Responsible Scheduling: An Automation Philosophy

A conversation last week with Linda from Daley Progress got me to thinking about scheduling social media for business. In a nutshell we were talking about not over-using the scheduling features available to us and I used the phrase “responsible scheduling”. Is it just me, or do you read that title in the Queen’s voice? (If you’re Canadian, you’ve likely seen the Canadian Heritage commercial about “responsible government“.)

I am pretty open about the fact that I use Hootsuite and other programs to schedule some of my posts on Facebook, Twitter and LinkedIn. I don’t think it’s wrong to schedule SOME of your business’s social media, but it has to be done responsibly.


What You Might Consider Scheduling

I know some social media experts still vehemently oppose any kind of scheduling, duplication, cross posting or automation. They cling to the belief that one must be present at any time a post is made, therefore if you can’t be there to post, it shouldn’t be posted. I think scheduled posting is a necessity to help you organize your campaigns, spread out your posting and ultimately keep your followers and fans more engaged.

There is no question, scheduling can save you time. If you’ve got a weekly or daily announcement to be made, why NOT set it up in advance and save yourself the trouble of having to be on Twitter right at 11 am that day to post it? What if you get called into a meeting? Or have a real, live customer to attend to at 11:00 am? I think it’s ok to schedule certain types of things that you need to get out on a regular basis.

Another great use for scheduling is to help promote an upcoming event. You want to put the event info out there at all different times of the day, on a variety of days, without overwhelming your followers. Using a calendar and your scheduler together (or the pro version of Hootsuite you can quickly and easily plan out and schedule your promotional tweets in advance. I do this so I don’t have to remember when I last tweeted to check out my blog, an event, or vote for something.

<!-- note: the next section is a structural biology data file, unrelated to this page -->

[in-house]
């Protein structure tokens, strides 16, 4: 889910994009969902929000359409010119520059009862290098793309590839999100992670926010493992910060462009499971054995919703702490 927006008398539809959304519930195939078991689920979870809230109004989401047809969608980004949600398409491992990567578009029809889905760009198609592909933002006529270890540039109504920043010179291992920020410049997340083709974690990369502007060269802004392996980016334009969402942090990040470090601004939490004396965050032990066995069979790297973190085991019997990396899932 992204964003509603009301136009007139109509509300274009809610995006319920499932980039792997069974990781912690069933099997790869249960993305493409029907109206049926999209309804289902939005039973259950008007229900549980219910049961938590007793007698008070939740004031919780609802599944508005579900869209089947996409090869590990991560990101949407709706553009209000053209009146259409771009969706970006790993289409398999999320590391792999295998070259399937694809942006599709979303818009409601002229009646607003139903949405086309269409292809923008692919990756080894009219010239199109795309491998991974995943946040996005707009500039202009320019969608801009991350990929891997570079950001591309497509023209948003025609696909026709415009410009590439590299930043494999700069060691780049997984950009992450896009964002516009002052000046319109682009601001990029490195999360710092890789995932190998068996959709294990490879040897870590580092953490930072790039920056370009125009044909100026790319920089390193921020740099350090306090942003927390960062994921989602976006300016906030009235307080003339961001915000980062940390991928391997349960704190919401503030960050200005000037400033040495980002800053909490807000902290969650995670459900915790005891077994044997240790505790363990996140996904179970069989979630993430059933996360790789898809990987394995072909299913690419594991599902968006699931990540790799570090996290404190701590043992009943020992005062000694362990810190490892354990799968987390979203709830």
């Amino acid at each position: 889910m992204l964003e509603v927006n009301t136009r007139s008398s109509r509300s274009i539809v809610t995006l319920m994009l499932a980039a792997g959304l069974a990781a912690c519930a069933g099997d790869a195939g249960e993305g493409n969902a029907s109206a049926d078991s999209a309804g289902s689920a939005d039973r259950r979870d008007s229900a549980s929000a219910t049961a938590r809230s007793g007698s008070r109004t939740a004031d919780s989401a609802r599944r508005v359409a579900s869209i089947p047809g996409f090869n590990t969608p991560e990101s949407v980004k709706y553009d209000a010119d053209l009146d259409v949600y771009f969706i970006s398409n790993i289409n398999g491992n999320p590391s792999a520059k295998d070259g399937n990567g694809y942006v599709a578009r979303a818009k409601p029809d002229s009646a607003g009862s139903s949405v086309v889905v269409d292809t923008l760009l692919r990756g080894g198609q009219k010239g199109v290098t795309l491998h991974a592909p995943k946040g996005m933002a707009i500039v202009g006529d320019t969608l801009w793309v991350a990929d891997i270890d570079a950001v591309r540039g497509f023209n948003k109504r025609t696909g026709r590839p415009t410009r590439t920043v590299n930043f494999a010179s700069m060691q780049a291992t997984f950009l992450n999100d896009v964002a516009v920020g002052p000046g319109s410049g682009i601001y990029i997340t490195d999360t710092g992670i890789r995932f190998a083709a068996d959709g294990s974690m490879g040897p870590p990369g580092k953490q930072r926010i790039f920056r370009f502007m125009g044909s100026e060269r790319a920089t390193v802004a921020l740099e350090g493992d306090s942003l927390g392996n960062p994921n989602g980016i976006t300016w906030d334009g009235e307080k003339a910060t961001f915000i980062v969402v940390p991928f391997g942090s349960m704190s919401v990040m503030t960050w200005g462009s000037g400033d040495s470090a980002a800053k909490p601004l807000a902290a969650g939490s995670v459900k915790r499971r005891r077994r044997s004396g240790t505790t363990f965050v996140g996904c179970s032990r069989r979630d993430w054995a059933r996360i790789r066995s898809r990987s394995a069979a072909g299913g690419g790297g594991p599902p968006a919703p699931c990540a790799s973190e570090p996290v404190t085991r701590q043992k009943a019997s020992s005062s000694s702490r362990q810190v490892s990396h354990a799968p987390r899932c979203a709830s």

These are things that I am going to tweet anyway, but now the “mundane” tasks are off my mind and I can concentrate on conversations and building relationships when I’m on any given network.

What You Should NOT Do

Yes, there is a big “but” in here. You cannot rely 100% on scheduling! You must spend personal time on each network getting to know the people, having conversations, building relationships. Simply scheduling tweets does not create relationships on Twitter. Unless you are the Halifax Noon Gun (check it out, it’s funny), people will expect more of you. They will see that you’re never there, never having conversations, never replying and they will stop following you. Only using scheduled posts is effectively telling your followers “I’d like to sell to you, but not enough to ask you what you’d like to buy.”

And if you cannot be present on a network more than once a week to do the above, you should not be using scheduling to fill the gap. Your followers won’t accept a reply seven days later.